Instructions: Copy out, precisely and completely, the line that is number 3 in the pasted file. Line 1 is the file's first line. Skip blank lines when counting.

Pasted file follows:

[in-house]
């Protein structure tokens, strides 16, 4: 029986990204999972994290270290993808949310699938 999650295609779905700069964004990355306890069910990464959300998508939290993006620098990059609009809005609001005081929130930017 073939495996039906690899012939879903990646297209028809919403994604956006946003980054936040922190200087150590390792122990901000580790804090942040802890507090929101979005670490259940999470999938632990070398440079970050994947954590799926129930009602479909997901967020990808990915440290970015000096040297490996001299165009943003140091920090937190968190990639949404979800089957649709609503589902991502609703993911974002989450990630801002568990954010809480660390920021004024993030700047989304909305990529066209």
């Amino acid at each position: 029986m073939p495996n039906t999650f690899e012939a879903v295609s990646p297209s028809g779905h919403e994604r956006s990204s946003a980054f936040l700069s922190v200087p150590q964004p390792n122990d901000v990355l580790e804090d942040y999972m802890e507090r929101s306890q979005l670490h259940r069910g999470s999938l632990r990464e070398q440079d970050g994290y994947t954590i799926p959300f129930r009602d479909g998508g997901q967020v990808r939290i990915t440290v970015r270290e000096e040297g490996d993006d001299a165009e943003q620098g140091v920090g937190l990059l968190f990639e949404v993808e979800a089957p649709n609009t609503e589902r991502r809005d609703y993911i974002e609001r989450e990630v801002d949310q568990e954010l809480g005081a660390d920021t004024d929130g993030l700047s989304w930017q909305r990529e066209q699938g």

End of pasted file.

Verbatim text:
């Amino acid at each position: 029986m073939p495996n039906t999650f690899e012939a879903v295609s990646p297209s028809g779905h919403e994604r956006s990204s946003a980054f936040l700069s922190v200087p150590q964004p390792n122990d901000v990355l580790e804090d942040y999972m802890e507090r929101s306890q979005l670490h259940r069910g999470s999938l632990r990464e070398q440079d970050g994290y994947t954590i799926p959300f129930r009602d479909g998508g997901q967020v990808r939290i990915t440290v970015r270290e000096e040297g490996d993006d001299a165009e943003q620098g140091v920090g937190l990059l968190f990639e949404v993808e979800a089957p649709n609009t609503e589902r991502r809005d609703y993911i974002e609001r989450e990630v801002d949310q568990e954010l809480g005081a660390d920021t004024d929130g993030l700047s989304w930017q909305r990529e066209q699938g």